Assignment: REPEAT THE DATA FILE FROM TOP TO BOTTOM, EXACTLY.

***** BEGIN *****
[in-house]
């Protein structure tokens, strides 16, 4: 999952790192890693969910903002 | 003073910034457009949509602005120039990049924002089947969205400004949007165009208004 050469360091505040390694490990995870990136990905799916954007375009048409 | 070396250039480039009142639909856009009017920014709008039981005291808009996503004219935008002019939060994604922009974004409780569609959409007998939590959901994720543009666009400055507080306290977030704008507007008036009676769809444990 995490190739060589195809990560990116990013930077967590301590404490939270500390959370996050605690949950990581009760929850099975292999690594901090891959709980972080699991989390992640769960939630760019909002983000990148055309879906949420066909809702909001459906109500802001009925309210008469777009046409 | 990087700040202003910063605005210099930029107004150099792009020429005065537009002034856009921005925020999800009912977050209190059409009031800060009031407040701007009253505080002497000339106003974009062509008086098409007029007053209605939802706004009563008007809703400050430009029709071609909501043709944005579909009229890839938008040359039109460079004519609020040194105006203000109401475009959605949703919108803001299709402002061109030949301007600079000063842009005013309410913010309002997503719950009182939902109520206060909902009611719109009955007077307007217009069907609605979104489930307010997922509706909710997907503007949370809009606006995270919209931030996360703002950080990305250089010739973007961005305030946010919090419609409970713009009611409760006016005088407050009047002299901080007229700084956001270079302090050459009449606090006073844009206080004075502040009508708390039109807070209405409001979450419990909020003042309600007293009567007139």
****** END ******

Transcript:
[in-house]
């Protein structure tokens, strides 16, 4: 999952790192890693969910903002 | 003073910034457009949509602005120039990049924002089947969205400004949007165009208004 050469360091505040390694490990995870990136990905799916954007375009048409 | 070396250039480039009142639909856009009017920014709008039981005291808009996503004219935008002019939060994604922009974004409780569609959409007998939590959901994720543009666009400055507080306290977030704008507007008036009676769809444990 995490190739060589195809990560990116990013930077967590301590404490939270500390959370996050605690949950990581009760929850099975292999690594901090891959709980972080699991989390992640769960939630760019909002983000990148055309879906949420066909809702909001459906109500802001009925309210008469777009046409 | 990087700040202003910063605005210099930029107004150099792009020429005065537009002034856009921005925020999800009912977050209190059409009031800060009031407040701007009253505080002497000339106003974009062509008086098409007029007053209605939802706004009563008007809703400050430009029709071609909501043709944005579909009229890839938008040359039109460079004519609020040194105006203000109401475009959605949703919108803001299709402002061109030949301007600079000063842009005013309410913010309002997503719950009182939902109520206060909902009611719109009955007077307007217009069907609605979104489930307010997922509706909710997907503007949370809009606006995270919209931030996360703002950080990305250089010739973007961005305030946010919090419609409970713009009611409760006016005088407050009047002299901080007229700084956001270079302090050459009449606090006073844009206080004075502040009508708390039109807070209405409001979450419990909020003042309600007293009567007139």